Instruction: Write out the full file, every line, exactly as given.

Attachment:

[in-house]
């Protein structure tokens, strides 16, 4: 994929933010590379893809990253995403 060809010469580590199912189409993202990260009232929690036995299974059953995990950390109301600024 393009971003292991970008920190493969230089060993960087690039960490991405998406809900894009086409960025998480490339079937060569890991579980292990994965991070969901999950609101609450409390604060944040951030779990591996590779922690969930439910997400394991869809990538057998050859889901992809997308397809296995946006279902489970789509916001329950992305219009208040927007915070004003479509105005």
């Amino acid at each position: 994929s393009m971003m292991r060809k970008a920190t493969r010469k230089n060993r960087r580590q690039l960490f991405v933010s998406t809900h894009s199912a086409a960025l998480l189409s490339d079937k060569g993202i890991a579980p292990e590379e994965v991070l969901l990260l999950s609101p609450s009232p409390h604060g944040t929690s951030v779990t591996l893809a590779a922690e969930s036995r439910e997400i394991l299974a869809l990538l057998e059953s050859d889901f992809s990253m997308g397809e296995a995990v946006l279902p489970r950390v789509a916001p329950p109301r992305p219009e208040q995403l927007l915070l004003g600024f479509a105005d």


[in-house]
């Protein structure tokens, strides 16, 4: 994929933010590379893809990253995403 060809010469580590199912189409993202990260009232929690036995299974059953995990950390109301600024 393009971003292991970008920190493969230089060993960087690039960490991405998406809900894009086409960025998480490339079937060569890991579980292990994965991070969901999950609101609450409390604060944040951030779990591996590779922690969930439910997400394991869809990538057998050859889901992809997308397809296995946006279902489970789509916001329950992305219009208040927007915070004003479509105005």
């Amino acid at each position: 994929s393009m971003m292991r060809k970008a920190t493969r010469k230089n060993r960087r580590q690039l960490f991405v933010s998406t809900h894009s199912a086409a960025l998480l189409s490339d079937k060569g993202i890991a579980p292990e590379e994965v991070l969901l990260l999950s609101p609450s009232p409390h604060g944040t929690s951030v779990t591996l893809a590779a922690e969930s036995r439910e997400i394991l299974a869809l990538l057998e059953s050859d889901f992809s990253m997308g397809e296995a995990v946006l279902p489970r950390v789509a916001p329950p109301r992305p219009e208040q995403l927007l915070l004003g600024f479509a105005d």